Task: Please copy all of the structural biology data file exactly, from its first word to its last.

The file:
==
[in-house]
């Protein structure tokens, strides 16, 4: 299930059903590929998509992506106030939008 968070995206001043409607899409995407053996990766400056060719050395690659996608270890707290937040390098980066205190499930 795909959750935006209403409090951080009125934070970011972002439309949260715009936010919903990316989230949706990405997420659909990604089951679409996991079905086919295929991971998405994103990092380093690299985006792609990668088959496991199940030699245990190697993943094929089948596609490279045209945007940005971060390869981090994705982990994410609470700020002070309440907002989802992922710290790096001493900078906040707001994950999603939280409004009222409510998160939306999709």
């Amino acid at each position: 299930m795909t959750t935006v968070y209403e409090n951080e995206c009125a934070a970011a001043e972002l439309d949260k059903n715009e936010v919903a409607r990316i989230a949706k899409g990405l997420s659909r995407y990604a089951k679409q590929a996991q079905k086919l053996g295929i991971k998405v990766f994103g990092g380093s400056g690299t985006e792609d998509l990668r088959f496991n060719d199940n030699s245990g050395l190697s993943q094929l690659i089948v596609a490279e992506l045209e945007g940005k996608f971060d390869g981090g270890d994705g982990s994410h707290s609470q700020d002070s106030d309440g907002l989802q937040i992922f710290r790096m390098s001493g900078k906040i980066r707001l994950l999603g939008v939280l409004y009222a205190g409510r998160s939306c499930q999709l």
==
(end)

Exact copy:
[in-house]
């Protein structure tokens, strides 16, 4: 299930059903590929998509992506106030939008 968070995206001043409607899409995407053996990766400056060719050395690659996608270890707290937040390098980066205190499930 795909959750935006209403409090951080009125934070970011972002439309949260715009936010919903990316989230949706990405997420659909990604089951679409996991079905086919295929991971998405994103990092380093690299985006792609990668088959496991199940030699245990190697993943094929089948596609490279045209945007940005971060390869981090994705982990994410609470700020002070309440907002989802992922710290790096001493900078906040707001994950999603939280409004009222409510998160939306999709």
């Amino acid at each position: 299930m795909t959750t935006v968070y209403e409090n951080e995206c009125a934070a970011a001043e972002l439309d949260k059903n715009e936010v919903a409607r990316i989230a949706k899409g990405l997420s659909r995407y990604a089951k679409q590929a996991q079905k086919l053996g295929i991971k998405v990766f994103g990092g380093s400056g690299t985006e792609d998509l990668r088959f496991n060719d199940n030699s245990g050395l190697s993943q094929l690659i089948v596609a490279e992506l045209e945007g940005k996608f971060d390869g981090g270890d994705g982990s994410h707290s609470q700020d002070s106030d309440g907002l989802q937040i992922f710290r790096m390098s001493g900078k906040i980066r707001l994950l999603g939008v939280l409004y009222a205190g409510r998160s939306c499930q999709l």